- This weekend's Barron's lays out where investors can find safe 5-percent yields.
- Other featured articles offer the prospects for an insurer that looks like a bargain and a software company headed to new heights.
- Also, what to expect from the iPhone maker, a dollar store operator and two big banks.
"Lincoln National Is a Bargain as Annuity Sales Rebound" by Jack Hough makes a case for Lincoln National Corporation (NYSE: LNC) being poised to capitalize on increased sales of variable annuities. This Pennsylvania-based insurer and investment manager did deliver respectable returns for shareholders during a dreadful industry downturn.
Jack Hough's "Salesforce Can Reach New Heights on Cloud" examines why increased cloud computing spending by companies, as well as the recently completed acquisition of Mulesoft, are expected to bolster the stock price of San Francisco–based software company salesforce.com, inc. (NYSE: CRM). See what CEO Marc Benioff told CNBC last week.
In "Where to Find Safe 5% Yields," Lawrence C. Strauss suggests that if municipal bond yields don't get your juices flowing these days, it may be because you're not looking at them the right way. On the surface, they may yield just 2.5 percent on the surface, but see how Barron's believes that can double when the tax advantages are considered.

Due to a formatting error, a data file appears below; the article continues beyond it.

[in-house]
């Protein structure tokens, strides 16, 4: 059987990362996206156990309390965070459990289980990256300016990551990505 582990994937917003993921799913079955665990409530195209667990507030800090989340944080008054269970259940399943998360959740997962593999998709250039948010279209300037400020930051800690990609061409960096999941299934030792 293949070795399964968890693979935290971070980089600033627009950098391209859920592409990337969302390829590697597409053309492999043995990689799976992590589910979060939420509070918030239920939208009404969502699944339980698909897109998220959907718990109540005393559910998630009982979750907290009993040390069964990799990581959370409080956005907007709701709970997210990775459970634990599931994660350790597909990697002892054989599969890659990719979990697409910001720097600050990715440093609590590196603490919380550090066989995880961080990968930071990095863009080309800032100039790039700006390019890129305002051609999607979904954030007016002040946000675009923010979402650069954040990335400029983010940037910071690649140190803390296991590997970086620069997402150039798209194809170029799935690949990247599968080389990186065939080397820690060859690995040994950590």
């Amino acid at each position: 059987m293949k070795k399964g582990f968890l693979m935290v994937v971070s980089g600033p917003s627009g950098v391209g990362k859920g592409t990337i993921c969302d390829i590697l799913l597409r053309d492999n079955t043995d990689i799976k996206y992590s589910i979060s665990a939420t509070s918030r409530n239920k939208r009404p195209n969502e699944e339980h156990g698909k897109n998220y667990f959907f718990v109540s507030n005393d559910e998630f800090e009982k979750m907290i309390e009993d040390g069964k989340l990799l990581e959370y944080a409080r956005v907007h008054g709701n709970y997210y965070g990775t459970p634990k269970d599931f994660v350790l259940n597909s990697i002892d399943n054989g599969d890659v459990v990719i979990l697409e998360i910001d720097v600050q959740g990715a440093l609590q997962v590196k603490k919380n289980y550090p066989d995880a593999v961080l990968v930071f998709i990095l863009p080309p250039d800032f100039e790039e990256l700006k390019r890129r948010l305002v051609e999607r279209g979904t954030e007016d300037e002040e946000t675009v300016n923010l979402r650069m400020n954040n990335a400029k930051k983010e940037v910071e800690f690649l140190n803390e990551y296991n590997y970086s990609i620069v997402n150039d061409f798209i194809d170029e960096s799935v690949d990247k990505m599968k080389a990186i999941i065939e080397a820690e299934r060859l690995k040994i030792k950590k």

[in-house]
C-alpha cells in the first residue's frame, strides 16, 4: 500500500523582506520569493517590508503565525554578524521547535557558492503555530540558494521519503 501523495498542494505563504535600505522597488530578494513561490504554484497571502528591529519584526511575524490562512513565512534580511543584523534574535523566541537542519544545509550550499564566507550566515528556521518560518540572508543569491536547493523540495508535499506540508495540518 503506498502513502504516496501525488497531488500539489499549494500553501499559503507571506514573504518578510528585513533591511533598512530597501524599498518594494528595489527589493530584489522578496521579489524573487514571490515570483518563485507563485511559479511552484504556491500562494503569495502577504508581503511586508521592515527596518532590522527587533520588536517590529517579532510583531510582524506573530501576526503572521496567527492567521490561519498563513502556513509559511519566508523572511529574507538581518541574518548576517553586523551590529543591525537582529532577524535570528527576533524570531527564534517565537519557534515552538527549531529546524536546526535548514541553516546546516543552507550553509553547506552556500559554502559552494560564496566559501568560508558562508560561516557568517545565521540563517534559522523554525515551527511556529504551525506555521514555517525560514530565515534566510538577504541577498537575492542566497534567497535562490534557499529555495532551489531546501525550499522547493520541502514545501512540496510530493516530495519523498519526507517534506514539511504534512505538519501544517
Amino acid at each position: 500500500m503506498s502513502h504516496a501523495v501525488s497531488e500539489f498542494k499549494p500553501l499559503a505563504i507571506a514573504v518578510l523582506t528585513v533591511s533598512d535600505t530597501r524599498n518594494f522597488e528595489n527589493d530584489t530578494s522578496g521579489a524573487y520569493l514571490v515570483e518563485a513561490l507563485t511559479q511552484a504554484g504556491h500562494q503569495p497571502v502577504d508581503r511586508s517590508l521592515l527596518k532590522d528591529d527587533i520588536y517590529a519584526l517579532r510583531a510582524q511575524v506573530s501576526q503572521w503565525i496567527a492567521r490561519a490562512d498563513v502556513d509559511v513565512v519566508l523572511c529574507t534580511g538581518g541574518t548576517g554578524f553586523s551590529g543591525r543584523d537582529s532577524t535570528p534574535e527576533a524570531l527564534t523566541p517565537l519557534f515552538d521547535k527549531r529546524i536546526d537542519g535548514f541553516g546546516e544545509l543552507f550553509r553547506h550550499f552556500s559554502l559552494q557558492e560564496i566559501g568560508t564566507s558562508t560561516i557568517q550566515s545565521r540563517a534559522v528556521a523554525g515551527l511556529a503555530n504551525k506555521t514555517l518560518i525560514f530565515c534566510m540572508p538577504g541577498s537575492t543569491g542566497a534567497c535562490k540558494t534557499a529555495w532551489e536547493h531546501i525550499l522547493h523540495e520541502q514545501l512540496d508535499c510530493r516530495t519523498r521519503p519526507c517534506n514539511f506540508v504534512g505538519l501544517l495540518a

On Monday, Apple Inc. (NASDAQ: AAPL) CEO Tim Cook will deliver his latest Worldwide Developers Conference (WWDC) keynote speech, points out "Beyond Buybacks: Apple Prepares to Talk Innovation, Again" by Jon Swartz. With expectations for the conference so muted, could the Cupertino-based iPhone and Mac maker surprise?
In Ben Levisohn's "Mea Culpa on Dollar Tree," see why with shares of Dollar Tree, Inc. (NASDAQ: DLTR) down so much, one might be tempted to recommend holding on for a bounce. Barron's recommended that investors buy shares of the discount variety store operator ahead of its earnings report, but the stock has dropped more than 12 percent since then.
"Banks Shouldn't Play Society's Policeman" by Vito J. Racanelli says some critics may rightly argue that Bank of America Corp (NYSE: BAC) and Citigroup Inc (NYSE: C), which are seeking to restrict their involvement in gun sales, should instead stick to collecting deposits, keeping customers' cash safe and lending money prudently.
Also in this week's Barron's:
- Rethinking the rules for retirement
- Why Italy is likely to keep the euro
- Crypto investment trusts that trade like stocks
- Whether it is too soon to bet on Brazil
- Whether tariffs will dent steelmakers
- Rewards and perils of software subscriptions
- Whether higher interest rates trigger a stock exodus
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